Holiday theater starts with A Christmas Carol, but it doesn’t end there.
The traditional Dickens story lives on in two annual productions: Hedgerow Theatre’s fine adaptation by Nagle Jackson (Dec. 7-24, hedgerowtheatre.org) and the Walnut Street Theatre’s Bill Van Horn and Michael Borton version (Dec. 1-22, walnutstreettheatre.org). Both emphasize warm, redemptive feelings with big casts and cheery music, and just enough of the ghost-story spookiness. Delaware Theatre Company’s new adaptation by Patrick Barlow, directed by Barrymore winner Joe Calarco, uses just five actors (including dynamic multiple Barrymore winner Steve Pacek) to tell the tale (Dec. 5-30, delawaretheatre.org).
Ambler’s Act II Playhouse offers the new family-friendly Christmas play Murray the Elf and the Case of the Missing Mistletoe (Dec. 14-23, act2.org) by Bill D’Agostino, starring Will Dennis as a sad-sack elf and Andy Shaw as all of the other characters.
Since family is such an important holiday-season theme, several major theaters produce first-rate non-Christmas plays for children. The Arden Theatre Company’s Cinderella (Nov. 28-Jan. 27, ardentheatre.org), adapted by Charles Way and directed by New Paradise Laboratories’ Whit MacLaughlin, wraps Wolfgang Amadeus Mozart (Matteo Scammell) into the familiar tale, with the always-exciting Mary Tuomanen in the title role. I can’t wait to see Alex Keiper and Miriam White as her evil stepsisters.
People’s Light & Theatre Company in Malvern has created a new large-cast musical panto (a traditional English holiday form, using a familiar story to frame skits and songs) eight of the past nine seasons; the dedication alone deserve applause. This year’s Aladdin (through Jan. 6, peopleslight.org), penned by choreographer Samantha Bellomo and director Pete Pryor with Michael Ogborn’s original music and lyrics, looks like another winner. The can’t-miss cast includes Justin Jain, Kim Carson, Larry Grant Malvern, Karen Peakes and Mark Lazar in his traditional “grande dame” guise.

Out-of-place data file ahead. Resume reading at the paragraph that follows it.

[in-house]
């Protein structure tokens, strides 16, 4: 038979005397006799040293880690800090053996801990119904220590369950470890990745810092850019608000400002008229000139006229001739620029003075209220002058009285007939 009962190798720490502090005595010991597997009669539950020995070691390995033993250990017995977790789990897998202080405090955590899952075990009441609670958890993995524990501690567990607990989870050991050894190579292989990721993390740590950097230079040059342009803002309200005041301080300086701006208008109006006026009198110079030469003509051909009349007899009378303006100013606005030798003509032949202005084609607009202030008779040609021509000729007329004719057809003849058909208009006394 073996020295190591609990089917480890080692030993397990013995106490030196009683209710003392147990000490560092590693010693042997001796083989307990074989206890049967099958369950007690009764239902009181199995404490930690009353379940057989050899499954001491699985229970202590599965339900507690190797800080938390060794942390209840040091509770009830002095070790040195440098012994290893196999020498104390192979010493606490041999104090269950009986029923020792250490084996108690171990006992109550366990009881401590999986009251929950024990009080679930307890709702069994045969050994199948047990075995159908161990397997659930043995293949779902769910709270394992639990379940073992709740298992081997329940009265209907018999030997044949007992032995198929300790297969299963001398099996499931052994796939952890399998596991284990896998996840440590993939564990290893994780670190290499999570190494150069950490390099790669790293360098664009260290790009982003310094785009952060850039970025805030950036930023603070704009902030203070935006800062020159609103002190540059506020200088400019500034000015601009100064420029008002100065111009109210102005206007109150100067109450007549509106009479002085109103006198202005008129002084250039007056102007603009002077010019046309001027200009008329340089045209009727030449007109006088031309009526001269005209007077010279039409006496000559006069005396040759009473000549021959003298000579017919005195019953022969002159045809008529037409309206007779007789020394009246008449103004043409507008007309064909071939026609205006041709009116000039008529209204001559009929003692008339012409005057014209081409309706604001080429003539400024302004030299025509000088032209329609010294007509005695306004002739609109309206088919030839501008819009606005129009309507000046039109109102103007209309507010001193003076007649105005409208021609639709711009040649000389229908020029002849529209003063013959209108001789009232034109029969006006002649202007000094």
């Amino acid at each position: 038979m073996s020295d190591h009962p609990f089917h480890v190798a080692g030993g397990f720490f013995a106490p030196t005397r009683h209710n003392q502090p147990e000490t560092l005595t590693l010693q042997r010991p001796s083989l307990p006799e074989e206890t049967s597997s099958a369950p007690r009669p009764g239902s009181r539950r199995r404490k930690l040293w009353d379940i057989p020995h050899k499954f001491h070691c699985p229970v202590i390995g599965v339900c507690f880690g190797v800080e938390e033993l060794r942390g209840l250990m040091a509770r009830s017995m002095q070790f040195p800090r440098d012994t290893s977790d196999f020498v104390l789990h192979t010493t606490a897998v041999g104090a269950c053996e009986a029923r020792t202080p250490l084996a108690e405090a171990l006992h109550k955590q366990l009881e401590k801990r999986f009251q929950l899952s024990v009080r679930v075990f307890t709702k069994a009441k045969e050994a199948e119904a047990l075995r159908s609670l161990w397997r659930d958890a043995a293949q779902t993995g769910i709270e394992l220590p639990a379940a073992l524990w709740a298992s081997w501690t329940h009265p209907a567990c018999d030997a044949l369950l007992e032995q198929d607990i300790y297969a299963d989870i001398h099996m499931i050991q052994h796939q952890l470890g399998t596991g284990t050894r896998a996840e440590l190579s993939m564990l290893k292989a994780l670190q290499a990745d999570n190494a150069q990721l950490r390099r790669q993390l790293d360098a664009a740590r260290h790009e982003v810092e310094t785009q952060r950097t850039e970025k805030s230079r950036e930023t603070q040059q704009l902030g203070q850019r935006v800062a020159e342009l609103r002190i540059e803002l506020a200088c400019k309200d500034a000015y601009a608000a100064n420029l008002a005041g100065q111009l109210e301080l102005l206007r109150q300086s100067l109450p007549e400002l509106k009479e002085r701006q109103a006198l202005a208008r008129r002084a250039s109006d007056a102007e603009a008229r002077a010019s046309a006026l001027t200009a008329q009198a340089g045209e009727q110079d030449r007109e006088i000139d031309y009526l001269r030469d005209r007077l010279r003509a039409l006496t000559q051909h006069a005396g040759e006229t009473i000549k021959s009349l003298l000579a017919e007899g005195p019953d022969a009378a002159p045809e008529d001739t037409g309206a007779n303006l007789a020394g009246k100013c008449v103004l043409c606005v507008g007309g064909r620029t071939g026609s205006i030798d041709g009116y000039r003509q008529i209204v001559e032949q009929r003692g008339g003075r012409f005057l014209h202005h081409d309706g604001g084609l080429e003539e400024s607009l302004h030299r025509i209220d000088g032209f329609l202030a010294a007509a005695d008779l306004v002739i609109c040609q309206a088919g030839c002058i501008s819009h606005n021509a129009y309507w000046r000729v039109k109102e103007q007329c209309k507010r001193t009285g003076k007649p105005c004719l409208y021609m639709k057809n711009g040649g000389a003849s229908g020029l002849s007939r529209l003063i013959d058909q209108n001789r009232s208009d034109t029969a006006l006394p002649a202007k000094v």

Holiday theater isn’t just for kids, though. People’s Light is also running Steve Murray’s This Wonderful Life (Nov. 29-Dec. 23, peopleslight.org), in which Jerry Richardson plays a guy nutty for Frank Capra’s 1946 film It’s a Wonderful Life. He plays all 32 characters in the heartwarming classic — which, like A Christmas Carol, explores its themes through dark events like a suicide attempt and a town’s financial ruin.
Christopher Durang’s Mrs. Bob Cratchit’s Wild Christmas Binge (Nov. 29-Dec. 23, newcitystage.org) takes aim at Dickens, mulling what would happen if Bob Cratchit’s wife was a stressed-out modern American housewife desperate to escape grim 1840s London. New City Stage Company’s musical satire features Kittson O’Neill, straight from a starring dramatic role in Behind the Eye, as the beleaguered Mrs. Cratchit, along with Amanda Schoonover, John Zak and Robert DaPonte, and adds audience improv and Christmas carols to the already wacky evening.
BCKSEET Productions returns from a long hiatus with Kate Brennan’s ELFuego (Dec. 12-29, bckseet.com), which imagines a horrible North Pole fire that spurs an elf strike, causing elf Scab (Sarah Doherty) to import unemployed Americans to replace the strikers. This new musical comedy explores contemporary issues of unemployment, commercialism and consumerism. A portion of ticket sales will benefit Philadelphia Unemployment Project.
Two small-cast musical sequels, Winter Wonderettes (Dec. 7-30, 11thhourtheatrecompany.org) and Plaid Tidings (through Dec. 30, walnutstreettheatre.org), celebrate with classic Christmas tunes. The 11th Hour Theatre Company’s Winter Wonderettes revisits the quartet from last spring’s The Marvelous Wonderettes for a 1968 holiday reunion, starring Laura Catlaw and Rachel Camp. The Walnut Street Theatre’s Independence Studio on 3 production of Plaid Tidings reunites the four harmonizing crooners from Forever Plaid with 1950s holiday songs in a cast including 11th Hour’s artistic director and Barrymore-winning musical actor Michael Philip O’Brien. Though Plaid plays in Center City and Wonderettes runs at Norristown’s Theatre Horizon, these two shows make the ideal holiday pop-music doubleheader.
Audiences of a certain age will love Act II Playhouse’s Oh, What Fun! (Dec. 11-30, act2.org), which stars Tony Braithwaite channeling Johnny Carson in a nostalgic variety-show tribute. At Kensington’s plucky Walking Fish Theatre, audiences of a certain bent will find stimulation with The Young Adventures of Santa — A Yuletide Burlesque (Dec. 19-31, walkingfishtheatre.com), based on a story by Wizard of Oz author L. Frank Baum but, we assume, with more naughtiness than he imagined. Enjoy!